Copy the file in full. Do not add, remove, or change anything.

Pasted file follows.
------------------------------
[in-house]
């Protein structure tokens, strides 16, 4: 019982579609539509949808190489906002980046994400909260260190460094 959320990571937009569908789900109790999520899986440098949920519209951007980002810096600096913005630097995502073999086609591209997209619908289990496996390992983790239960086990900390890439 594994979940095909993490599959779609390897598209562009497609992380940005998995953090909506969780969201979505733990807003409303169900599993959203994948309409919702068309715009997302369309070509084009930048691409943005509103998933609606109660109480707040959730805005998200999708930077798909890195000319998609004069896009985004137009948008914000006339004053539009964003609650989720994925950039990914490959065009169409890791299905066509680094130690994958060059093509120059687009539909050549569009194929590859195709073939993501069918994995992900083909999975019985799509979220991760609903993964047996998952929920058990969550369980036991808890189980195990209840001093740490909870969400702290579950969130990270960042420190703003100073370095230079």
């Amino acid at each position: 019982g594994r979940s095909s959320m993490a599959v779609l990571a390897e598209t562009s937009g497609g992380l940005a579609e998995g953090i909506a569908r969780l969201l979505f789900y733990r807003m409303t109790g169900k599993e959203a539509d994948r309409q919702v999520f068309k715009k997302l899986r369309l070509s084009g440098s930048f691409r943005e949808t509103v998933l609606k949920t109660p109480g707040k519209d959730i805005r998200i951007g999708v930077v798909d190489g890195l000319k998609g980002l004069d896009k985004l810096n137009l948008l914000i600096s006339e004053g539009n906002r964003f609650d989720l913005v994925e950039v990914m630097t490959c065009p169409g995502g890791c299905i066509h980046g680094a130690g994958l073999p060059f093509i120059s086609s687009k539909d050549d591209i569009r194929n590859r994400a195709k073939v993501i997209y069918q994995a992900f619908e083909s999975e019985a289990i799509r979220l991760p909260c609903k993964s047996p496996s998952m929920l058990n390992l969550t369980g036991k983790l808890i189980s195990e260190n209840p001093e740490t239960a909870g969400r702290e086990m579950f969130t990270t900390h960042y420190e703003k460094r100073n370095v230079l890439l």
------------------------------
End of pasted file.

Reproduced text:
[in-house]
């Protein structure tokens, strides 16, 4: 019982579609539509949808190489906002980046994400909260260190460094 959320990571937009569908789900109790999520899986440098949920519209951007980002810096600096913005630097995502073999086609591209997209619908289990496996390992983790239960086990900390890439 594994979940095909993490599959779609390897598209562009497609992380940005998995953090909506969780969201979505733990807003409303169900599993959203994948309409919702068309715009997302369309070509084009930048691409943005509103998933609606109660109480707040959730805005998200999708930077798909890195000319998609004069896009985004137009948008914000006339004053539009964003609650989720994925950039990914490959065009169409890791299905066509680094130690994958060059093509120059687009539909050549569009194929590859195709073939993501069918994995992900083909999975019985799509979220991760609903993964047996998952929920058990969550369980036991808890189980195990209840001093740490909870969400702290579950969130990270960042420190703003100073370095230079």
């Amino acid at each position: 019982g594994r979940s095909s959320m993490a599959v779609l990571a390897e598209t562009s937009g497609g992380l940005a579609e998995g953090i909506a569908r969780l969201l979505f789900y733990r807003m409303t109790g169900k599993e959203a539509d994948r309409q919702v999520f068309k715009k997302l899986r369309l070509s084009g440098s930048f691409r943005e949808t509103v998933l609606k949920t109660p109480g707040k519209d959730i805005r998200i951007g999708v930077v798909d190489g890195l000319k998609g980002l004069d896009k985004l810096n137009l948008l914000i600096s006339e004053g539009n906002r964003f609650d989720l913005v994925e950039v990914m630097t490959c065009p169409g995502g890791c299905i066509h980046g680094a130690g994958l073999p060059f093509i120059s086609s687009k539909d050549d591209i569009r194929n590859r994400a195709k073939v993501i997209y069918q994995a992900f619908e083909s999975e019985a289990i799509r979220l991760p909260c609903k993964s047996p496996s998952m929920l058990n390992l969550t369980g036991k983790l808890i189980s195990e260190n209840p001093e740490t239960a909870g969400r702290e086990m579950f969130t990270t900390h960042y420190e703003k460094r100073n370095v230079l890439l």